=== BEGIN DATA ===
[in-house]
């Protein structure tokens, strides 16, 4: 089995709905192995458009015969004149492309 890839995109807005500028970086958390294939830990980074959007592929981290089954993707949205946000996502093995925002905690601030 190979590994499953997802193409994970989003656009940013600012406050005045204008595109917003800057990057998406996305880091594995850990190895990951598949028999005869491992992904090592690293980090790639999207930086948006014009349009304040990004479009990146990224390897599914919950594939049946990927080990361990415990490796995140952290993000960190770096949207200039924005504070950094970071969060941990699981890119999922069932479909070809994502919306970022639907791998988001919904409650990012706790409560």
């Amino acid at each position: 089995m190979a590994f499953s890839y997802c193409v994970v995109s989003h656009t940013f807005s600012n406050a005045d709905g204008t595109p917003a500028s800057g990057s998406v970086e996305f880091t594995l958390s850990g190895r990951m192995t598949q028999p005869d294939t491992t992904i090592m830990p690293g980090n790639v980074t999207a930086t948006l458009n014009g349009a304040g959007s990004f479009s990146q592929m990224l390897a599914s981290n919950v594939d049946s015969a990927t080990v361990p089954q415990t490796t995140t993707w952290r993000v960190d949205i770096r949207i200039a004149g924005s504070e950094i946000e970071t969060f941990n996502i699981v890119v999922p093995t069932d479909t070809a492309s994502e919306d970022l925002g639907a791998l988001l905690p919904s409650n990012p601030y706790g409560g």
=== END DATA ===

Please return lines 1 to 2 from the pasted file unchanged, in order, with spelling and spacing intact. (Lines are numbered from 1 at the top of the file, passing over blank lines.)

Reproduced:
[in-house]
């Protein structure tokens, strides 16, 4: 089995709905192995458009015969004149492309 890839995109807005500028970086958390294939830990980074959007592929981290089954993707949205946000996502093995925002905690601030 190979590994499953997802193409994970989003656009940013600012406050005045204008595109917003800057990057998406996305880091594995850990190895990951598949028999005869491992992904090592690293980090790639999207930086948006014009349009304040990004479009990146990224390897599914919950594939049946990927080990361990415990490796995140952290993000960190770096949207200039924005504070950094970071969060941990699981890119999922069932479909070809994502919306970022639907791998988001919904409650990012706790409560």